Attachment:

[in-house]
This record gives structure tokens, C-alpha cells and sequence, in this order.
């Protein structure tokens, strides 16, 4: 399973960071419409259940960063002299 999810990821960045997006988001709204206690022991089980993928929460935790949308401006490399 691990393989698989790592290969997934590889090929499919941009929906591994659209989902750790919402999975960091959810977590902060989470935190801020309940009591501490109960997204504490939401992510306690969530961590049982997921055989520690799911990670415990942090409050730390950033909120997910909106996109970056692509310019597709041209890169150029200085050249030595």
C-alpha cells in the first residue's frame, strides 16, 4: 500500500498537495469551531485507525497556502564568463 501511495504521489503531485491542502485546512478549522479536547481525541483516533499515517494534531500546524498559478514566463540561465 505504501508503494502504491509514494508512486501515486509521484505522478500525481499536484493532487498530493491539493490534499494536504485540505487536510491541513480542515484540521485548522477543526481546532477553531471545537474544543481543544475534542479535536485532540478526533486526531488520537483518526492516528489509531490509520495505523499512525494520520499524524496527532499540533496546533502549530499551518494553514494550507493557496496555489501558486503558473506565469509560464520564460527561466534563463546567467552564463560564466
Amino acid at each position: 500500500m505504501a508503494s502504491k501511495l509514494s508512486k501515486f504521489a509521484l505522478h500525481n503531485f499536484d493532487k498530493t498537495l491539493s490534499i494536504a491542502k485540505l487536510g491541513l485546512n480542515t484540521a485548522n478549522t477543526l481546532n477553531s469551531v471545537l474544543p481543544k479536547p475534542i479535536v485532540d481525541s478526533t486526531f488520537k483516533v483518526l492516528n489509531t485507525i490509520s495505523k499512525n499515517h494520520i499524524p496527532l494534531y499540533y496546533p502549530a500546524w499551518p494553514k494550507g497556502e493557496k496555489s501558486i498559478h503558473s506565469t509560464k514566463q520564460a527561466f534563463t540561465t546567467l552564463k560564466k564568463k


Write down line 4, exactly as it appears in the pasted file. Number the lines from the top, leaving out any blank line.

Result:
C-alpha cells in the first residue's frame, strides 16, 4: 500500500498537495469551531485507525497556502564568463 501511495504521489503531485491542502485546512478549522479536547481525541483516533499515517494534531500546524498559478514566463540561465 505504501508503494502504491509514494508512486501515486509521484505522478500525481499536484493532487498530493491539493490534499494536504485540505487536510491541513480542515484540521485548522477543526481546532477553531471545537474544543481543544475534542479535536485532540478526533486526531488520537483518526492516528489509531490509520495505523499512525494520520499524524496527532499540533496546533502549530499551518494553514494550507493557496496555489501558486503558473506565469509560464520564460527561466534563463546567467552564463560564466